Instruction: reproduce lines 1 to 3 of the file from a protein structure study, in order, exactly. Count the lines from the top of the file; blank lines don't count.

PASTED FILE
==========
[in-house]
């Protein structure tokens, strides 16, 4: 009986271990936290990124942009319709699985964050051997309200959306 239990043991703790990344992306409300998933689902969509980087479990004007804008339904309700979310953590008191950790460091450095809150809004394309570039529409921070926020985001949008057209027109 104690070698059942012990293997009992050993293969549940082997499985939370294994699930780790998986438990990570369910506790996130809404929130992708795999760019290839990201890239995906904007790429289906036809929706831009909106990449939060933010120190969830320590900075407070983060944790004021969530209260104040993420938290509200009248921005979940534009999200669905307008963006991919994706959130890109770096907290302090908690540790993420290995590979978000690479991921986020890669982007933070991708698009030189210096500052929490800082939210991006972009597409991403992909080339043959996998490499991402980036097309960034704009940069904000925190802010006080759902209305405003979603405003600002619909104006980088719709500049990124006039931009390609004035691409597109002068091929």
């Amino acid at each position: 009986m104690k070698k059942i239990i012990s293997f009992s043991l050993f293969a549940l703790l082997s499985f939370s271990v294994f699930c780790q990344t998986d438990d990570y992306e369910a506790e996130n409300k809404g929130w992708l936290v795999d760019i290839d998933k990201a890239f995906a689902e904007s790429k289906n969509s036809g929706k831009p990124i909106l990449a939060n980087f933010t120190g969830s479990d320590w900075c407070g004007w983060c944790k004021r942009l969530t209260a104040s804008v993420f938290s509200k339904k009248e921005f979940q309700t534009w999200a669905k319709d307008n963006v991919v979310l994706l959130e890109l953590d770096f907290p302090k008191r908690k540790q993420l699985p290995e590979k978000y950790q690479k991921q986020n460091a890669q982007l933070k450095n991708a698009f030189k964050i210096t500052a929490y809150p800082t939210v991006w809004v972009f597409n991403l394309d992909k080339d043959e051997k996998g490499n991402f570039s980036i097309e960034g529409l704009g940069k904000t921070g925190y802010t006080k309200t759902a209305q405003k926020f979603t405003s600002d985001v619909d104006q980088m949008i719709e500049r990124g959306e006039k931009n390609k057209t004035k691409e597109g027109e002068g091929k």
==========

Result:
[in-house]
């Protein structure tokens, strides 16, 4: 009986271990936290990124942009319709699985964050051997309200959306 239990043991703790990344992306409300998933689902969509980087479990004007804008339904309700979310953590008191950790460091450095809150809004394309570039529409921070926020985001949008057209027109 104690070698059942012990293997009992050993293969549940082997499985939370294994699930780790998986438990990570369910506790996130809404929130992708795999760019290839990201890239995906904007790429289906036809929706831009909106990449939060933010120190969830320590900075407070983060944790004021969530209260104040993420938290509200009248921005979940534009999200669905307008963006991919994706959130890109770096907290302090908690540790993420290995590979978000690479991921986020890669982007933070991708698009030189210096500052929490800082939210991006972009597409991403992909080339043959996998490499991402980036097309960034704009940069904000925190802010006080759902209305405003979603405003600002619909104006980088719709500049990124006039931009390609004035691409597109002068091929």
């Amino acid at each position: 009986m104690k070698k059942i239990i012990s293997f009992s043991l050993f293969a549940l703790l082997s499985f939370s271990v294994f699930c780790q990344t998986d438990d990570y992306e369910a506790e996130n409300k809404g929130w992708l936290v795999d760019i290839d998933k990201a890239f995906a689902e904007s790429k289906n969509s036809g929706k831009p990124i909106l990449a939060n980087f933010t120190g969830s479990d320590w900075c407070g004007w983060c944790k004021r942009l969530t209260a104040s804008v993420f938290s509200k339904k009248e921005f979940q309700t534009w999200a669905k319709d307008n963006v991919v979310l994706l959130e890109l953590d770096f907290p302090k008191r908690k540790q993420l699985p290995e590979k978000y950790q690479k991921q986020n460091a890669q982007l933070k450095n991708a698009f030189k964050i210096t500052a929490y809150p800082t939210v991006w809004v972009f597409n991403l394309d992909k080339d043959e051997k996998g490499n991402f570039s980036i097309e960034g529409l704009g940069k904000t921070g925190y802010t006080k309200t759902a209305q405003k926020f979603t405003s600002d985001v619909d104006q980088m949008i719709e500049r990124g959306e006039k931009n390609k057209t004035k691409e597109g027109e002068g091929k």